This research was carried out to evaluate the effect of auditors independence on the quality of audit work in Nigerian banking industry. While carrying out this research work these are the areas that this research work concentrated. The first chapter is the introductory part of the research work. This chapter also contains the background of the study, statement of problems, research Question etc.
Data for the study was sourced from two main sources. Which includes
Primary data: Questionnaires and oral interviews was used to collect information from the respondents.
Secondary data: Journals, magazine and other relevant materials relating to the area of my investigation will be review.
Extensive literature review was carried out on direct literature and indirect literature on books, journals and past works.
The research instrument used in this study includes oral interview and questionnaire. The questionnaire is structural as to contain both close and open ended question.
Simple tables, pie-charts and percentages were used in treatment of data while chi-square was used in the research work.
Based on the findings, conclusions were drawn and recommendations were also in the last chapter of this work which is the fifth chapter.
1.1 BACKGROUND OF THE STUDY
The independence of auditors is regarded as key to their credibility as external verifiers of external financial statements. The requirement for external auditors to be independent of their clients when undertaking an audit is enshrined in the International Federation of Accountant’s (IFAC) Code of Ethics and in the European Union’s Eighth Directive. In the IFAC code, this requirement is translated into various situations where observance of certain rules should ensure independence. Recent bankruptcies of many large corporations with clean auditor‘s reports around the globe have called to question the validity of the financial statements prepared by those corporations. The case of Enron in the United States, Parmalat in Italy and Cadbury in Nigeria are clear examples. According to Okolie (2007), ―statutory auditors are expected to audit the financial statements prepared by the directors of enterprises and express an independent opinion on them‖. Therefore, in accounting practice of today, the independence of the auditor is one of the most important issues because it increases the effectiveness of the audit by ensuring that the auditor plans and carries out the audit objectively. Okolie (2007) maintains that high quality audits enhance the reliability of the financial reporting process and facilitate optimal allocation of capital by investors and other users of the financial statements.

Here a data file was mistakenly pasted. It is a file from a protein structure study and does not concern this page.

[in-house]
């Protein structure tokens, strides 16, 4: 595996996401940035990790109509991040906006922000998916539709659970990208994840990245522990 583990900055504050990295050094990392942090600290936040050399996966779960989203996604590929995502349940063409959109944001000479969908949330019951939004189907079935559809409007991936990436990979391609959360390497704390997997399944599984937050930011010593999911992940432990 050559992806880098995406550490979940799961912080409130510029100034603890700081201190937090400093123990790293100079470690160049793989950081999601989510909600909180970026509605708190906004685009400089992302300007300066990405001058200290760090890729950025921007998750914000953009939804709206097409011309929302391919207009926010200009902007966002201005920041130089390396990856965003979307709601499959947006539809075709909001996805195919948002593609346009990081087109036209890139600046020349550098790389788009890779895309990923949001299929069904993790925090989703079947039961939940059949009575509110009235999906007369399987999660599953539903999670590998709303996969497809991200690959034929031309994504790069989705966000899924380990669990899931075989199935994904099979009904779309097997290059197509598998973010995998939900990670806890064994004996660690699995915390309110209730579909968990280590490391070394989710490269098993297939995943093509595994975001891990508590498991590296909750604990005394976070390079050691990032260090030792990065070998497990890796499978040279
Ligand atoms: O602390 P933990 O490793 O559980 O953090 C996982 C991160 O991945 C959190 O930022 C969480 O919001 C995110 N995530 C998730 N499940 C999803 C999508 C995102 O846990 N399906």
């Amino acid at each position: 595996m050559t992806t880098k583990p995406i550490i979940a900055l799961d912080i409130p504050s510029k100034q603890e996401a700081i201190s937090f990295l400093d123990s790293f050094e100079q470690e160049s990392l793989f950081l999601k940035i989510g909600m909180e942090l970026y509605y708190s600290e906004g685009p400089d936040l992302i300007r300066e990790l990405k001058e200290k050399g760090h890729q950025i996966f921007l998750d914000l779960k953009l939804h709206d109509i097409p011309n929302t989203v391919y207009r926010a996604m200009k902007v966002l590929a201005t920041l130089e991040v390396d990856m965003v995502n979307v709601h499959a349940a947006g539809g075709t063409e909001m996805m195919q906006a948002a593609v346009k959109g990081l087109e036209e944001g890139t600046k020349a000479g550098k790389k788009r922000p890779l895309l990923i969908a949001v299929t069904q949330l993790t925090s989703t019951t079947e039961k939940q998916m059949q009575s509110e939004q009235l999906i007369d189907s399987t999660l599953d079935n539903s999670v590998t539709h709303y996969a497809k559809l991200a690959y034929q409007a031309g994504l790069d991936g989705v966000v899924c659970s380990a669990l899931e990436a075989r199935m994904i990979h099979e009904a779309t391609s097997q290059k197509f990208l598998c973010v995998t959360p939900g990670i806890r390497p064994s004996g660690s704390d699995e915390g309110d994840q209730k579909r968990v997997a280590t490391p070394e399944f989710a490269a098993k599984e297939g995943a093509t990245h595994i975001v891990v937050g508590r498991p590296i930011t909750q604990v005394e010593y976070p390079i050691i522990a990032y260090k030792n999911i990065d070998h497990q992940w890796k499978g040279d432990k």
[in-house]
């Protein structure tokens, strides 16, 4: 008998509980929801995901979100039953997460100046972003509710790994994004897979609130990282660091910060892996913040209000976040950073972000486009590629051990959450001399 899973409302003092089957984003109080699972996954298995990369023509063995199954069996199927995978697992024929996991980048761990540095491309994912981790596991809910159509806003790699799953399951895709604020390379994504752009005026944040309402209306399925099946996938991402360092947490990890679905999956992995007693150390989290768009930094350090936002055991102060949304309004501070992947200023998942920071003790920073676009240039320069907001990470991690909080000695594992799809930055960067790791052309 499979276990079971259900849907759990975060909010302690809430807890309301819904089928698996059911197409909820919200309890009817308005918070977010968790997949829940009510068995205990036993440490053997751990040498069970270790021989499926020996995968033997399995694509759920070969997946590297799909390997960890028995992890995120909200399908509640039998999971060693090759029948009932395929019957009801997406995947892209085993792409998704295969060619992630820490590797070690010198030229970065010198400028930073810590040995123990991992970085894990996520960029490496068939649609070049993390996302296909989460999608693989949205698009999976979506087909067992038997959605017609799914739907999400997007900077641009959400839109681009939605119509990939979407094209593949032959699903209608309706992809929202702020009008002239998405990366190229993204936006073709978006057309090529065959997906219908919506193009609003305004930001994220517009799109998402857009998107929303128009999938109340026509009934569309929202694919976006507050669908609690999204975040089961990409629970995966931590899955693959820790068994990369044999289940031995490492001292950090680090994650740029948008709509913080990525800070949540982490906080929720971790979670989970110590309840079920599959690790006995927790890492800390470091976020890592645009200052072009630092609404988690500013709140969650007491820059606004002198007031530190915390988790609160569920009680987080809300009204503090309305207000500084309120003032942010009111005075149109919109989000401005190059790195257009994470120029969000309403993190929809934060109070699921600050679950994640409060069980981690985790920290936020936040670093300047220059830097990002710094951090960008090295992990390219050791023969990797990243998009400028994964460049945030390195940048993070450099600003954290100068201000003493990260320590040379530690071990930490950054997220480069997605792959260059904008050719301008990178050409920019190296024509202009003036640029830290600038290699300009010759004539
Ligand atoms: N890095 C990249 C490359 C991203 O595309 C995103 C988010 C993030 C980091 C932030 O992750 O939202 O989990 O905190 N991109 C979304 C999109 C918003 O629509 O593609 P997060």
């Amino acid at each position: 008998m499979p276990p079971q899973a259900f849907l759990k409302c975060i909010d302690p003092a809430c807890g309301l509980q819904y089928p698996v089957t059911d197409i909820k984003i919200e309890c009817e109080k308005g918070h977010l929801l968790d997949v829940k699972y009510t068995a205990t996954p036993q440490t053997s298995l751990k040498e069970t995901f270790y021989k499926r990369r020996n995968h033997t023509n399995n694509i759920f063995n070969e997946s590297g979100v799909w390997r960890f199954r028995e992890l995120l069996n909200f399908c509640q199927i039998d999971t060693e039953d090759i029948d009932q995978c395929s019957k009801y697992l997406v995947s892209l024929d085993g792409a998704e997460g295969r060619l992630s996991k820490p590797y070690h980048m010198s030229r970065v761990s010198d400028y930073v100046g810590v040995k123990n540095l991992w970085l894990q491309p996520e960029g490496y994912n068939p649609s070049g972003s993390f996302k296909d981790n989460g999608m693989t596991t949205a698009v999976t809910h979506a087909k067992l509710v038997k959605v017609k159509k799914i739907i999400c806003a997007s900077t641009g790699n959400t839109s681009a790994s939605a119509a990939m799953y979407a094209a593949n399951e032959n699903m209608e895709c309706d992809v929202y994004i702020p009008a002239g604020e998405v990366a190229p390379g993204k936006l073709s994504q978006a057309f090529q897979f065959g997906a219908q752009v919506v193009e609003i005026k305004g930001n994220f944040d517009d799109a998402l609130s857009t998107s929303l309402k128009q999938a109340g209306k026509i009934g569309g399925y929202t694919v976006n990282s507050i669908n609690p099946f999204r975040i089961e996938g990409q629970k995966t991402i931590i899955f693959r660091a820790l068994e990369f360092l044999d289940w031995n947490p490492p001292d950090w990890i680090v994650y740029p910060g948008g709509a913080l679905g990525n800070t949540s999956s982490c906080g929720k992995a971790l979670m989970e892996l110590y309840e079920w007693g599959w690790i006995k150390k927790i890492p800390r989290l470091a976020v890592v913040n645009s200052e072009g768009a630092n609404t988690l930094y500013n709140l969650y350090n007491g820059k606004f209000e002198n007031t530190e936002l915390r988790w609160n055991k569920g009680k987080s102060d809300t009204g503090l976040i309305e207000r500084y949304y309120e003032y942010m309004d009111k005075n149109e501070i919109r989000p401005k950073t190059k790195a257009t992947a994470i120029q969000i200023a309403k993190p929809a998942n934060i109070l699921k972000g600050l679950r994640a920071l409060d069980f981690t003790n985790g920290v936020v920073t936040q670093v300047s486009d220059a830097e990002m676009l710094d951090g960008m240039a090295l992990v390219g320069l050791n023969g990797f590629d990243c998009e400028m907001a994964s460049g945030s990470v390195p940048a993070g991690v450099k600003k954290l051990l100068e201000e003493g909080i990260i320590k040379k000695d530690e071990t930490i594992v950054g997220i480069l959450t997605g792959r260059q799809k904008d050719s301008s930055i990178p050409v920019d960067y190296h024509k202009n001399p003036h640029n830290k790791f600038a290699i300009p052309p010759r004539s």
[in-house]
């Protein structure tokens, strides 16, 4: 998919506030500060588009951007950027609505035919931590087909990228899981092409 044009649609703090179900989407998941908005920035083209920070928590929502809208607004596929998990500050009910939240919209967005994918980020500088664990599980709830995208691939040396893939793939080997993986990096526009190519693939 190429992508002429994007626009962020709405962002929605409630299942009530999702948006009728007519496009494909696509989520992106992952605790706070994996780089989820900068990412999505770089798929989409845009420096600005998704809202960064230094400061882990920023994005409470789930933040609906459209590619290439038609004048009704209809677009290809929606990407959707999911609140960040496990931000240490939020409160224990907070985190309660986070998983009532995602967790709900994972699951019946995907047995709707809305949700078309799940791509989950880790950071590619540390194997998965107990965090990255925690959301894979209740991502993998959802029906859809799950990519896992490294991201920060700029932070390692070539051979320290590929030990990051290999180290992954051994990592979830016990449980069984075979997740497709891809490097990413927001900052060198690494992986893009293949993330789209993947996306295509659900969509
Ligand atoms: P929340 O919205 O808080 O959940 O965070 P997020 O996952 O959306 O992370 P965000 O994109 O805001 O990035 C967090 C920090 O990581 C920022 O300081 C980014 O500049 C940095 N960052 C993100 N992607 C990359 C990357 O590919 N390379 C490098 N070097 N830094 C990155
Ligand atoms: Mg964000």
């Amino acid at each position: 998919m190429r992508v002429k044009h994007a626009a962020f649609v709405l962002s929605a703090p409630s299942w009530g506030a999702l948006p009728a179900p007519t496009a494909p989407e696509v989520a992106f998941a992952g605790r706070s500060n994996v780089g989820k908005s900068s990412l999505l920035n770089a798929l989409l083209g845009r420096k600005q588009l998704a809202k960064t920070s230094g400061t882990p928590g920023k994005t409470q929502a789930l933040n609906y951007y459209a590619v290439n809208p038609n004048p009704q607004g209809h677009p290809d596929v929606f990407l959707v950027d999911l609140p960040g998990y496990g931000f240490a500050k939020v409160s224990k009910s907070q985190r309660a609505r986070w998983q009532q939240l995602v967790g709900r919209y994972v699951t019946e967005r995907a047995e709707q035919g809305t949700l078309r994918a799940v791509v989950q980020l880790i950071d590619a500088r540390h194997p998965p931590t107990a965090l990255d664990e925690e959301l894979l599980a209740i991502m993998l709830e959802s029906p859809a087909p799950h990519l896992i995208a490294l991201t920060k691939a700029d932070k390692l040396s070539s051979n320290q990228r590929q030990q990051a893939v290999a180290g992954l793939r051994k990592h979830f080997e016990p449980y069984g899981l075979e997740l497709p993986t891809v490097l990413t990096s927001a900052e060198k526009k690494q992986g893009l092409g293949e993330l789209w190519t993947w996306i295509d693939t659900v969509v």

The immediate role of audit independence is to serve the audit, and the objective of the audit is to improve the reliability of information used for investment and credit decisions. Ultimately, the purpose of audit independence e is to improve the cost-effectiveness of the capital markets. Materiality has to be considered within this context, and an auditor’s interest should be considered material if it presents a risk of impaired objectivity with a likelihood so high and an impairment of such a dimension that the interest reasonably can be assumed to affect the outcome of the audit. The appearance-of-independence concept should not be included in any conceptual framework unless the relationship of that concept to both the objective of independence and desirable concepts of independence is determined and spelled out. The root question in evaluating audit independence is whether an interest creates an unacceptable risk of material bias. In answering that question, a decision will have to be made as to whether it should be based on a reasonable or prudent person concept, regulators’ judgment, or investor opinion. Another question that has to be answered is whether the objective of audit independence is served by applying regulatory prohibitions to parties that cannot influence the audit. The authors have developed a set of eight principles that should be part of the conceptual framework. There has never been a conceptual framework for audit independence before–not even an official definition of the term. Audit independence has been guided by detailed rules, common sense, and conservatism. The public has been protected. But the rules have not had the benefit of clear concepts and consistently applied principles. It is hard to believe this of independence, because no other single idea has so much signified what the auditing profession means in the world. It is time to give it fresh thought, to rise above the clutter of detail and think through what audit independence should mean in any circumstance, what is necessary to analyze and evaluate whether the properties of independence are present, and what is the objective of the whole exercise. There is reason for hope. The Independence Standards Board (ISB) has put the conceptual framework for audit independence in its sights. Planning decisions have been made, and a project director has been engaged. The first step will be to develop a discussion memorandum. Here are our versions of the objective, the definition, and the principles of audit independence, as well as several of the conceptual issues that will have to be resolved in order to develop the framework.